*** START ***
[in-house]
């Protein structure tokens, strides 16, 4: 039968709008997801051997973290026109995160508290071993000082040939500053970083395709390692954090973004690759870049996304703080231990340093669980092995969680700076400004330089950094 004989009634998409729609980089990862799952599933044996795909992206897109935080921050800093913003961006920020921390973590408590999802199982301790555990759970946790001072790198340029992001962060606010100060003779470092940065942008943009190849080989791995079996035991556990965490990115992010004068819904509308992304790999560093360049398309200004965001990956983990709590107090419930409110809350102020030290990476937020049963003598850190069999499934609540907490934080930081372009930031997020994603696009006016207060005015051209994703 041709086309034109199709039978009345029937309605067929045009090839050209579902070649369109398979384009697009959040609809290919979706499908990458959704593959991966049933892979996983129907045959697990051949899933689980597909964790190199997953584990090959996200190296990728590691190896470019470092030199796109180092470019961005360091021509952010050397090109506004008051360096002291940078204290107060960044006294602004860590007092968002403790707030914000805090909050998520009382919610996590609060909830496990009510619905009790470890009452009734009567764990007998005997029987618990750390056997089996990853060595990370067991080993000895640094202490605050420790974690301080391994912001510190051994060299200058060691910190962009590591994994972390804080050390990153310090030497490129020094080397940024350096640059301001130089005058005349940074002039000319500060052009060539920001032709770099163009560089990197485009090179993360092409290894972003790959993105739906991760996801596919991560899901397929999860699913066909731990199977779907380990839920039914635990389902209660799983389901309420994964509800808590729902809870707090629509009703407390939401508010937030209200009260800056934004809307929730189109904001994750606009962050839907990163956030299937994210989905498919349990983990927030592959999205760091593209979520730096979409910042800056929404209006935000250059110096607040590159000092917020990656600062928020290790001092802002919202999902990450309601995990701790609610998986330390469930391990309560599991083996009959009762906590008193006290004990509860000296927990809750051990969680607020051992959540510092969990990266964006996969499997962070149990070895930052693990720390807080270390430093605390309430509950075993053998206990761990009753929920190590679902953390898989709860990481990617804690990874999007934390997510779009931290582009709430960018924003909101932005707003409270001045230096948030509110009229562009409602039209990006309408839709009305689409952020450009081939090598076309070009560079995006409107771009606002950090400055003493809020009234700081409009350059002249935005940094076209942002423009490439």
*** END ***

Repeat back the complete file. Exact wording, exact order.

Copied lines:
[in-house]
């Protein structure tokens, strides 16, 4: 039968709008997801051997973290026109995160508290071993000082040939500053970083395709390692954090973004690759870049996304703080231990340093669980092995969680700076400004330089950094 004989009634998409729609980089990862799952599933044996795909992206897109935080921050800093913003961006920020921390973590408590999802199982301790555990759970946790001072790198340029992001962060606010100060003779470092940065942008943009190849080989791995079996035991556990965490990115992010004068819904509308992304790999560093360049398309200004965001990956983990709590107090419930409110809350102020030290990476937020049963003598850190069999499934609540907490934080930081372009930031997020994603696009006016207060005015051209994703 041709086309034109199709039978009345029937309605067929045009090839050209579902070649369109398979384009697009959040609809290919979706499908990458959704593959991966049933892979996983129907045959697990051949899933689980597909964790190199997953584990090959996200190296990728590691190896470019470092030199796109180092470019961005360091021509952010050397090109506004008051360096002291940078204290107060960044006294602004860590007092968002403790707030914000805090909050998520009382919610996590609060909830496990009510619905009790470890009452009734009567764990007998005997029987618990750390056997089996990853060595990370067991080993000895640094202490605050420790974690301080391994912001510190051994060299200058060691910190962009590591994994972390804080050390990153310090030497490129020094080397940024350096640059301001130089005058005349940074002039000319500060052009060539920001032709770099163009560089990197485009090179993360092409290894972003790959993105739906991760996801596919991560899901397929999860699913066909731990199977779907380990839920039914635990389902209660799983389901309420994964509800808590729902809870707090629509009703407390939401508010937030209200009260800056934004809307929730189109904001994750606009962050839907990163956030299937994210989905498919349990983990927030592959999205760091593209979520730096979409910042800056929404209006935000250059110096607040590159000092917020990656600062928020290790001092802002919202999902990450309601995990701790609610998986330390469930391990309560599991083996009959009762906590008193006290004990509860000296927990809750051990969680607020051992959540510092969990990266964006996969499997962070149990070895930052693990720390807080270390430093605390309430509950075993053998206990761990009753929920190590679902953390898989709860990481990617804690990874999007934390997510779009931290582009709430960018924003909101932005707003409270001045230096948030509110009229562009409602039209990006309408839709009305689409952020450009081939090598076309070009560079995006409107771009606002950090400055003493809020009234700081409009350059002249935005940094076209942002423009490439």